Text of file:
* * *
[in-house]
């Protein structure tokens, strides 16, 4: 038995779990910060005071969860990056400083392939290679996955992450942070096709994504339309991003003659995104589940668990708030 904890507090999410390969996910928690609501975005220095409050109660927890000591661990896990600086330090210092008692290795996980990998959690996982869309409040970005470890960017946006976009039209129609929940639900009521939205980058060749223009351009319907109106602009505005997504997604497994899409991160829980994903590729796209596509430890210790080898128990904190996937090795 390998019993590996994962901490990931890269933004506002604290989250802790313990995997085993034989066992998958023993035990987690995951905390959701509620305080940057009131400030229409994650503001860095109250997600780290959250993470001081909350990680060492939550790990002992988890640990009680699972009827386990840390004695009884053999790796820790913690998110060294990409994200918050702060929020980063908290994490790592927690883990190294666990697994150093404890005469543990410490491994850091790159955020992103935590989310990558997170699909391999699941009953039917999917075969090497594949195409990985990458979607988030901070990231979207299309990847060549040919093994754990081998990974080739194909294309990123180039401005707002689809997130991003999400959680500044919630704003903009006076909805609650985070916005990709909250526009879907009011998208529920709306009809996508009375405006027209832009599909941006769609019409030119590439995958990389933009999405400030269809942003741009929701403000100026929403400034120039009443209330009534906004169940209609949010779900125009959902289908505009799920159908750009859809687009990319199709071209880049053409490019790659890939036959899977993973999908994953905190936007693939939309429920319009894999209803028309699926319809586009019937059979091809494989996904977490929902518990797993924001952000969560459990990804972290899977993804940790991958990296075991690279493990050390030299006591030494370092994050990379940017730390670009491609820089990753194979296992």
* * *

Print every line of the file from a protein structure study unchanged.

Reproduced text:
[in-house]
């Protein structure tokens, strides 16, 4: 038995779990910060005071969860990056400083392939290679996955992450942070096709994504339309991003003659995104589940668990708030 904890507090999410390969996910928690609501975005220095409050109660927890000591661990896990600086330090210092008692290795996980990998959690996982869309409040970005470890960017946006976009039209129609929940639900009521939205980058060749223009351009319907109106602009505005997504997604497994899409991160829980994903590729796209596509430890210790080898128990904190996937090795 390998019993590996994962901490990931890269933004506002604290989250802790313990995997085993034989066992998958023993035990987690995951905390959701509620305080940057009131400030229409994650503001860095109250997600780290959250993470001081909350990680060492939550790990002992988890640990009680699972009827386990840390004695009884053999790796820790913690998110060294990409994200918050702060929020980063908290994490790592927690883990190294666990697994150093404890005469543990410490491994850091790159955020992103935590989310990558997170699909391999699941009953039917999917075969090497594949195409990985990458979607988030901070990231979207299309990847060549040919093994754990081998990974080739194909294309990123180039401005707002689809997130991003999400959680500044919630704003903009006076909805609650985070916005990709909250526009879907009011998208529920709306009809996508009375405006027209832009599909941006769609019409030119590439995958990389933009999405400030269809942003741009929701403000100026929403400034120039009443209330009534906004169940209609949010779900125009959902289908505009799920159908750009859809687009990319199709071209880049053409490019790659890939036959899977993973999908994953905190936007693939939309429920319009894999209803028309699926319809586009019937059979091809494989996904977490929902518990797993924001952000969560459990990804972290899977993804940790991958990296075991690279493990050390030299006591030494370092994050990379940017730390670009491609820089990753194979296992």